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The softly weeping women of the 1950s

You can tell that I’ve been working the new book over the past few months. All my energy has been there, and now the book is gone off to the agent and hopefully the publishers. What am I to do now? Hang some Buddhist prayer flags in the back yard. Meditate. Drink scotch whiskey at 3 a.m. and listen to Miles Davis records in the living room, with the cat. Read books from the ever growing “to-read” pile.

I think perhaps, I will not stop writing. There are ideas and sketches, and there were projects put on hold. I will not stop writing.

Here’s last week’s sorbet for your viewing pleasure.

The softly weeping women of the 1950s

In one of my father’s dresser drawers, there were perhaps two hundred
white cotton handkerchiefs. I thought of that drawer this morning, as I jokingly
offered my silk pocket square to my wife, who was looking for a Kleenex.
She was horrified that I would offer her a pocket square. I told her about
that drawer, and she told me about the drawer her father had that was also
filled with white cotton handkerchiefs. It’s as if there was a period of time,
say, in the 1950s when women wept more often in public, when they needed
to wipe their eyes, or blow their noses, and men were there, offering their crisp,
clean white handkerchiefs – with no thought of getting them back.

I do not know what life was like for women of the 1950s. They certainly
did not all look like Marilyn Monroe, but she was a curvaceous measuring stick.
Maybe there was more to cry about. Maybe not. Perhaps eye makeup was not
as waterproof. But loneliness, melancholy, broken love? Joy and sadness.
These things, we take with us as we move through time. There will always be
constants about which we will cry.

Perhaps you are sitting in a movie theatre in September, 1957. The popcorn
has real butter on it and didn’t cost an arm and a leg. On the screen
is an image of Cary Grant standing alone on the observation deck of the
Empire State Building. He is waiting for Deborah Kerr to show up
because they love each other and this rendezvous was their promise to
each other and to that love. But the Deborah Kerr character, in her rush
to meet him, has been hit by a car. The woman you are with is squeezing
your hand, hard. You glance at her and can see the tears streaming
down her face. The Cary Grant character believes he was rejected when
he really wasn’t and it’s so sad. Wouldn’t it be nice to offer the woman
squeezing your hand a soft white handkerchief? So she could wipe her tears?
Apparently, my father could have. My wife’s father likely would have.

Top Sheet

Happy New Year. It’s 2015 and cold as a well-digger’s ass. Here is last week’s sorbet offering for your viewing pleasure. Can you imagine Sasha? A full-bodied brunette with a tattoo of a Rumi poem on her right shoulder blade. Dark, questioning eyes. Strong hands. Shy until she has a drink, and then, perhaps too outgoing and needy. Here she is:

top sheet

Her whole life, Sasha needed the top sheet tucked in. It was a prerequisite for sleep. If the top sheet was not tucked she felt undone – she became anxious. Even if she were dog tired, she would get out of bed and remake the bed, frantically tucking and folding the edges until it was just right. In the past few months this trait had reversed itself, so she now felt claustrophobic if that sheet was tucked in. As if she needed to stay connected to the air – as if she needed the air of the world around her feet. Something small and contained had burst into this need for the wide open world. She needed the open-ended possibility now. Nothing about her bed was tucked in, or folded, or tidy anymore. This reversal did not upset Sasha. She only noticed it. As if she were sitting in the wooden chair by the window looking at two realities, watching the infinitesimally small space between, and smiling.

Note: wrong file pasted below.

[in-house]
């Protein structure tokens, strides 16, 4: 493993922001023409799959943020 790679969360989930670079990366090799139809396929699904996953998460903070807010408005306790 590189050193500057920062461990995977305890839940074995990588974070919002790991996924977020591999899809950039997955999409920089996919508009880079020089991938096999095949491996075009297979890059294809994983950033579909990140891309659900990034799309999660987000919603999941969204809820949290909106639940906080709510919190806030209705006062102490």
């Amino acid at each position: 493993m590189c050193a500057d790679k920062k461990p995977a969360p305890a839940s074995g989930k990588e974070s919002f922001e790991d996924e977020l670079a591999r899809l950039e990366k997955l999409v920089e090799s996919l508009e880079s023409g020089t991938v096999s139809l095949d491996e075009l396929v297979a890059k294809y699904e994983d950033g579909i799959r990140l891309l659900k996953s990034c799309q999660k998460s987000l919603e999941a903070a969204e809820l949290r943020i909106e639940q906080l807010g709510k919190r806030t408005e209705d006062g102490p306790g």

pin-up shirt snit just hurts the idea of feminism

So, the feminists objected to a scientist’s shirt, and called him out on it. A shirt with the image of old-school pin-up girls – his celebration shirt because he and his team had just successfully landed a small box on a comet going 135,000 miles per hour, after a ten-year journey through space, using technology that was twenty years old. So, the these deeply offended women did to this guy, what men (and women) do to successful women – they talk about what they’re wearing, or their hair, or some other banal observation, as opposed to what they’ve accomplished. Shame on you, you so-called feminists. Was the shirt ugly. Yes. Was is profoundly tacky? Oh ya. Did he know he was going to be interviewed? Apparently not. But to suggest that a fucking shirt can drive women away from pursuing careers in science and technology, is a pretty huge stretch. Are women really that frail, delicate, and sensitive? I don’t think so. If you are offended by the shirt…well, be offended. I wish British physicist Dr. Matt Taylor had responded with a “So?” And then asked the interviewer if she had any actual questions about science. Instead, he apologized, in tears, for wearing a tasteless shirt. Sigh…

My thirteen-year-old daughter would look at that shirt and declare it ugly, and then she’d be really impressed by the science. Actually, she was fascinated by the science. She didn’t care about the shirt. My daughter is a better feminist that these so-called outraged feminists. This pin-up shirt outrage only “…reinforces all the negative stereotypes about privileged Western feminists; that they are humourless, hysterical and forever sweating the small stuff, with few “real” issues of equality left to worry about.” – from the National Post.